The number of COVID-19 deaths continue to increase in the state of Arkansas with two new deaths announced Friday afternoon totaling 23.
The number of COVID-19 deaths continue to increase in the state of Arkansas with two new deaths totaling 23.
According to Jefferson County Coroner Chad Kelley, one of the new deaths were attributed to Jefferson County. Kelley states the patient was a male in his late 40s who passed away at Jefferson Regional Medical Center. No further details were released.
During Asa Hutchinson’s daily COVID-19 update on Friday afternoon he did recognize Richard Richardson, who was a substance abuse counselor for the Arkansas Department of Community Corrections and the first state employee to die from COVID-19.
“Every death is a tragedy as a result of COVID-19,” said Hutchinson. “They are not just statistics, they’re real people.”
As the state’s total has risen to 1,171, 335 patients have recovered, leaving Arkansas with 836 active COVID-19 cases.
When asked about how the deaths are attributed, ADH Secretary of Health Nate Smith said if someone with COVID-19 came to a hospital and died, the death would be attributed to COVID-19, even if there were other underlying conditions.
Smith reminded everyone to abide by the directives and guidelines this weekend.
“Remember our directive against social gatherings of more than 10,” said Smith. He also asked worship services to find creative ways to celebrate together without physical contact rather that’s online, in a parking lot in your car, or with a small number of people in a very large facility where everyone has plenty of room to socially distant themselves.
“We’ve talked about the historic time in which we are encouraging churches not to meet, which is very unusual,” said Hutchinson. “We are discouraging family gatherings. This is a tough time spiritually for our state as well.”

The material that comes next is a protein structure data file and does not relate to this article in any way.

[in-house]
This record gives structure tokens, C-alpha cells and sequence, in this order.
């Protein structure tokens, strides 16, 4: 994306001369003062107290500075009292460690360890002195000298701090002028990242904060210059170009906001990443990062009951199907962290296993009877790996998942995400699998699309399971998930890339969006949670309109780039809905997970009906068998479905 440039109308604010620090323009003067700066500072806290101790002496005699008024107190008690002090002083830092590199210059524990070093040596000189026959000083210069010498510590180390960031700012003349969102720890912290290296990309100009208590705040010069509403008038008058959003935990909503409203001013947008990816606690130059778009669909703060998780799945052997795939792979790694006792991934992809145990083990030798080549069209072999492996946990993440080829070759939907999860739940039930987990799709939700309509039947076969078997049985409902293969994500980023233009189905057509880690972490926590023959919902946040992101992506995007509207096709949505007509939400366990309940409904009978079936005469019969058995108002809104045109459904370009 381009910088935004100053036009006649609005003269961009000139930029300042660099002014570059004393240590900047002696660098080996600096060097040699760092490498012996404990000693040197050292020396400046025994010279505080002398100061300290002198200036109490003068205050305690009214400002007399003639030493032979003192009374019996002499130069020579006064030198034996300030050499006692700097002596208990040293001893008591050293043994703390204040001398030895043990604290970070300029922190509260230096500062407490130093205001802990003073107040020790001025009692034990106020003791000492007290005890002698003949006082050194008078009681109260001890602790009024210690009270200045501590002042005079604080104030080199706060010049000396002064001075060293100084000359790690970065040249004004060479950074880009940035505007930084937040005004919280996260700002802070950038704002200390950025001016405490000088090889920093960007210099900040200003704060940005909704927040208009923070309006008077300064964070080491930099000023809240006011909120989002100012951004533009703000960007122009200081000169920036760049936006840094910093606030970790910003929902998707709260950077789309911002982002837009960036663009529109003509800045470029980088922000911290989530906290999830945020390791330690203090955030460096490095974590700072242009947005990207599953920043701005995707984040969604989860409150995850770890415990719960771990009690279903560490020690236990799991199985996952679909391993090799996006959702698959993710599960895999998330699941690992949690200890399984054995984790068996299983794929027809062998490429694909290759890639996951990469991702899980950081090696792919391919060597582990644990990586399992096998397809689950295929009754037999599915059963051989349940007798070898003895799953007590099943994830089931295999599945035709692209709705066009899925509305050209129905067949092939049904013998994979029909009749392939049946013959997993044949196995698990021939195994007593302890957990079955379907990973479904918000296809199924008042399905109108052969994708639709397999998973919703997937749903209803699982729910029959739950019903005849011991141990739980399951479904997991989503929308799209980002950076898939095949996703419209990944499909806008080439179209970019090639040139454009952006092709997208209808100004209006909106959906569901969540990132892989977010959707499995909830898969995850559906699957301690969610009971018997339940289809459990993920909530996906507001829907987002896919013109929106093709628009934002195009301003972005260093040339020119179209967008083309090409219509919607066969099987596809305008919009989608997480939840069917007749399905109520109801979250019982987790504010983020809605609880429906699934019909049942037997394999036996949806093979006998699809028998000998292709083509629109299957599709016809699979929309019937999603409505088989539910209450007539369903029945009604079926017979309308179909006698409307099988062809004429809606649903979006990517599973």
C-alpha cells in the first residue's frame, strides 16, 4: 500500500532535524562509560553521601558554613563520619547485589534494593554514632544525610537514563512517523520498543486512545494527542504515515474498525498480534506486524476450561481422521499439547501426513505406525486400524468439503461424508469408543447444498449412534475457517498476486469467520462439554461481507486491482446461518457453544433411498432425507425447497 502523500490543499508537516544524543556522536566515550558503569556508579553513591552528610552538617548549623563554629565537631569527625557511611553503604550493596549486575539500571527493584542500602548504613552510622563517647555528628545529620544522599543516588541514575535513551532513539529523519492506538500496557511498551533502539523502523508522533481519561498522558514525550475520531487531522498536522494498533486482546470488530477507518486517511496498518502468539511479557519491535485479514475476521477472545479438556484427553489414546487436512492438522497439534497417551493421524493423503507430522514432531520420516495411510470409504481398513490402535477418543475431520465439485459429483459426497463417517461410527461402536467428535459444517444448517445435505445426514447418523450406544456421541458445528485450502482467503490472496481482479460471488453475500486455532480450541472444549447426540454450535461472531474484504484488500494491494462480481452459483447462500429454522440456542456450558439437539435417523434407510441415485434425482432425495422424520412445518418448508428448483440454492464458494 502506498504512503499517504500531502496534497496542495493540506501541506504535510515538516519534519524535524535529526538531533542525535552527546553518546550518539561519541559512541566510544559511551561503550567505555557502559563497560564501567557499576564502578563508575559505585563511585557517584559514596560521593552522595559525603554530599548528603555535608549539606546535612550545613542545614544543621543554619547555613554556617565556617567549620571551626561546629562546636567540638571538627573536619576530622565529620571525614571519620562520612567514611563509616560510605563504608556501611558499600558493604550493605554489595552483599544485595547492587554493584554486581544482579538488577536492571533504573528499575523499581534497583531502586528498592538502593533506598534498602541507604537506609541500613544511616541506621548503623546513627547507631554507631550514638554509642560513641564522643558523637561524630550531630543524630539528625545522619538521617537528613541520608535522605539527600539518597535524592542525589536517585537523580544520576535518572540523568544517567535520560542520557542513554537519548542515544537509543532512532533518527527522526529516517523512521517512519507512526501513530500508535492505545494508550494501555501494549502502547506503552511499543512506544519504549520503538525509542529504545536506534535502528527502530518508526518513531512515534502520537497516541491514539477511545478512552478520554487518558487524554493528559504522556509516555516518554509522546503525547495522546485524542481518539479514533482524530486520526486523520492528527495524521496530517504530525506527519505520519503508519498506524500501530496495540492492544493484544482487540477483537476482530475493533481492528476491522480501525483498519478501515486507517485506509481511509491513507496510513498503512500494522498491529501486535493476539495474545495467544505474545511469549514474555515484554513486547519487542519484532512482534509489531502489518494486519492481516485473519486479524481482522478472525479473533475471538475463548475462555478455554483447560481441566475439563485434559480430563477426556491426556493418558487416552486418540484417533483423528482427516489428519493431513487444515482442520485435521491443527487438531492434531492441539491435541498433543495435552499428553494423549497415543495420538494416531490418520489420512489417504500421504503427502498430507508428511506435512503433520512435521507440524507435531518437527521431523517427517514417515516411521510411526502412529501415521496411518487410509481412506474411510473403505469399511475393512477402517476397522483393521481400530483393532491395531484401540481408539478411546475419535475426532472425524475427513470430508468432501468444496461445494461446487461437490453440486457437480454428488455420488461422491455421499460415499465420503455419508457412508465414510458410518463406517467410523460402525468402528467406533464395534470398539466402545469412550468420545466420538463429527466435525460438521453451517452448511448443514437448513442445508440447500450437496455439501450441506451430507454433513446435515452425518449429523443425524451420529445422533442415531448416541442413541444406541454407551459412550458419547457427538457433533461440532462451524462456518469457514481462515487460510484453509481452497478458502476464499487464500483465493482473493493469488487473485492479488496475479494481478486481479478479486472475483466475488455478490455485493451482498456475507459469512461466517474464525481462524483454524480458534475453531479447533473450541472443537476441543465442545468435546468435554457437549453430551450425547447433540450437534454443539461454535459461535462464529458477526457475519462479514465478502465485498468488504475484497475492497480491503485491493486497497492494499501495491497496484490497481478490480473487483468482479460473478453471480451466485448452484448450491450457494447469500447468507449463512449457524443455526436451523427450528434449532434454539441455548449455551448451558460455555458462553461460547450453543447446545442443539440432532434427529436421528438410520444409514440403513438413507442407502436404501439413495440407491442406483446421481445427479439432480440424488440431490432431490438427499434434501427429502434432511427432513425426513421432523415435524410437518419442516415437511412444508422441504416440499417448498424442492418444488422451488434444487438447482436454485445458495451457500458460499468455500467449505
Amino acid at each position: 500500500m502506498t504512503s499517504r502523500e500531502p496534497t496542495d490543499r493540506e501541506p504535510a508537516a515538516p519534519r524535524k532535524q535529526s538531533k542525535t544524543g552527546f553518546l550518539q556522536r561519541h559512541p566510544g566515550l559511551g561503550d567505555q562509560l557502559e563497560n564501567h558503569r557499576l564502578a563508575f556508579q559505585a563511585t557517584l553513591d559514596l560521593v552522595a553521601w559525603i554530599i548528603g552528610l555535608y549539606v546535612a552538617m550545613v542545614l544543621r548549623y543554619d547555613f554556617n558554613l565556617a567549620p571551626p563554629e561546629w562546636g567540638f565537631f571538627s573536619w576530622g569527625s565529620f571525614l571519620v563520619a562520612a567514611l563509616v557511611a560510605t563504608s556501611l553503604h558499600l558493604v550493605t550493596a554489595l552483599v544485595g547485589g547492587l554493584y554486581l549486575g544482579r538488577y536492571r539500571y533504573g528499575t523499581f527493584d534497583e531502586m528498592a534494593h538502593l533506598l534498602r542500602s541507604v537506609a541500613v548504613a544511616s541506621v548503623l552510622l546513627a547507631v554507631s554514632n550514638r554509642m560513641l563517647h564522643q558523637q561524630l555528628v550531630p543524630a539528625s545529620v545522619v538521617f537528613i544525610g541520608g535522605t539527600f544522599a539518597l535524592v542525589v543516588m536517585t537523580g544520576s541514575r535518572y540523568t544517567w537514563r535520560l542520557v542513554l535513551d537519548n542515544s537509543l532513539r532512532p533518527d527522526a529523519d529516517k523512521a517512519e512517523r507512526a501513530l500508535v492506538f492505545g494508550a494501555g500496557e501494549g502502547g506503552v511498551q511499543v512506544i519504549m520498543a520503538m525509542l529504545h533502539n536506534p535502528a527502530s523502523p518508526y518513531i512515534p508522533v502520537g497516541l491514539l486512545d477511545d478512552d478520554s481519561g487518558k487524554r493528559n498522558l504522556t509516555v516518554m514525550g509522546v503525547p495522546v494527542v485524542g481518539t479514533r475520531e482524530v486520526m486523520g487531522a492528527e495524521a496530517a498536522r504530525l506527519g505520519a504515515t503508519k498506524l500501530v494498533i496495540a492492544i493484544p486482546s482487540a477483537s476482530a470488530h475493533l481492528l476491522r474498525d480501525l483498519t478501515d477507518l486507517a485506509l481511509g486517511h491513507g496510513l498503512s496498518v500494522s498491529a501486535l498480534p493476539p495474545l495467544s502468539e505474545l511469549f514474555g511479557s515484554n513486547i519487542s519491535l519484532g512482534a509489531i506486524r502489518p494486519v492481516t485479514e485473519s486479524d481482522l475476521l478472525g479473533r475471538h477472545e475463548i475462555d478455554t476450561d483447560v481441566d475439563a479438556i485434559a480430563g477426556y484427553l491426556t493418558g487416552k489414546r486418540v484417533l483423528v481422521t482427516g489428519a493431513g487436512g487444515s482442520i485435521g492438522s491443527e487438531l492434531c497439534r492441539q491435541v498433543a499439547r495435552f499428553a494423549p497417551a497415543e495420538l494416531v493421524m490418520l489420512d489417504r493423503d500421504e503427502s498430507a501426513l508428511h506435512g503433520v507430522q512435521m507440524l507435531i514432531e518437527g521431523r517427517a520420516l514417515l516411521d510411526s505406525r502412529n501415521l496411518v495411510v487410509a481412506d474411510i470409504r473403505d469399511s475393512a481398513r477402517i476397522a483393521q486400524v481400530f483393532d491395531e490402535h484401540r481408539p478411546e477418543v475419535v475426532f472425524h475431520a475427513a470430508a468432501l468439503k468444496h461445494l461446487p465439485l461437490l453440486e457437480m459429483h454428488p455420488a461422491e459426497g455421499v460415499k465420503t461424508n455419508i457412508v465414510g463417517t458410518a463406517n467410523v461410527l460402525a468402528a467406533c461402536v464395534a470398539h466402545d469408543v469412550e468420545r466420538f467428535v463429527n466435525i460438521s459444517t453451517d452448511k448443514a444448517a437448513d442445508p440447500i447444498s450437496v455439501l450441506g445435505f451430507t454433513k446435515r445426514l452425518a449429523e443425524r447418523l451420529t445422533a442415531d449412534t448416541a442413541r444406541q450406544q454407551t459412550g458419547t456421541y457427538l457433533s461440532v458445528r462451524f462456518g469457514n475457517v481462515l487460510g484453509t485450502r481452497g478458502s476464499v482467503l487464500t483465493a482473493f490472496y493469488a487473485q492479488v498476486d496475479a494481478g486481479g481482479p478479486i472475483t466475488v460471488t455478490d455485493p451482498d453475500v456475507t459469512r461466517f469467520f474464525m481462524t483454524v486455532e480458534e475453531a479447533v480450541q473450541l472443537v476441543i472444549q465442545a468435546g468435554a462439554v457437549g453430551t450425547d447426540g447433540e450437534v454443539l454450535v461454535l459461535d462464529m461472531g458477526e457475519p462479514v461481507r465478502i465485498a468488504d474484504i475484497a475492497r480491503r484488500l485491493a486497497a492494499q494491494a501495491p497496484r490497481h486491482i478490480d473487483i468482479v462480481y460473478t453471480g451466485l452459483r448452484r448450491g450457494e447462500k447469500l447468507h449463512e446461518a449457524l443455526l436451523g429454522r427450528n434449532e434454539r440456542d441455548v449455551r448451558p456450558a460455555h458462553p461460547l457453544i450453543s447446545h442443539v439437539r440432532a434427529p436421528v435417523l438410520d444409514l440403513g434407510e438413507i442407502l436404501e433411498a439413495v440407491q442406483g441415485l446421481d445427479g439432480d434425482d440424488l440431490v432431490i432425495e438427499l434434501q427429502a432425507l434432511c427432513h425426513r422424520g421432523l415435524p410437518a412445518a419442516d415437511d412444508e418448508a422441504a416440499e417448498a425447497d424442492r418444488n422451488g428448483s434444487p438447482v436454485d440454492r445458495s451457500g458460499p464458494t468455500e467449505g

Not only did Hutchinson mention the tough time for churches but also for high school seniors.
When asked about the caravan of cars that were drawn to Pine Bluff High School’s drive thru graduation ceremony where high school students drove on campus to pick up their cap and gown and listened to a speech given by Mayor Shirley Washington, Hutchinson response deemed he didn’t see an issue in that particular celebratory setting.
“I did make a comment the other day that the seniors are missing out on a lot and I expect families and schools to innovate a little bit,” said Hutchinson. “As long as they follow the rules I think we ought to understand that.”
Hutchinson adds a caravan of vehicles is often criticized or questioned but in other situations they are welcomed.
“You see a caravan of vehicles, for example, that are applauding health care workers and so as long as they are in their vehicle, that is a protective measure,” said Hutchinson. “They’re going through drive-thru restaurants, as long as you stay in your vehicle, you can socially distance. It’s understandable if they look for ways to celebrate their graduation.”
Hutchinson ended his press conference Friday afternoon with Minister Rex Horne to give some words of encouragement after giving an example of a family gathering in another state who got together for a funeral and later a birthday party which resulted in a COVID-19 related death.
“When Easter comes around, as we know this is a special season for several of the world’s great religions but, specifically for Christians today,” said Horne. “This year is not going to be that way. We’ve learned that we can worship through live streaming, you can have bible study through Zoom, and we’ve learned some terms like “social distancing” and “flattening the curve” and things that are different to our vocabularies.”
Horne goes on to say that many people in Arkansas and throughout the world may feel abandoned, cut loose and left alone even by God because in the state, there are many people who are suffering.
“There are many that are sick. There are many that are unemployed. They are concerned financially,” said Horne. “There are emotional concerns and of course we remember those whose families are suffering grief and bereavement because of the loss of a loved one.”
Horne encouraged Arkansans saying that Sunday follows Friday and that Friday was a day of crucifixion but Sunday was a day of resurrection.
“Another word that our Lord spoke from the cross is, “It is finished” said Horne. “Let’s remember fellow Arkansans as we do our part, even with social distancing through Easter, there is another day coming and we have good days ahead.”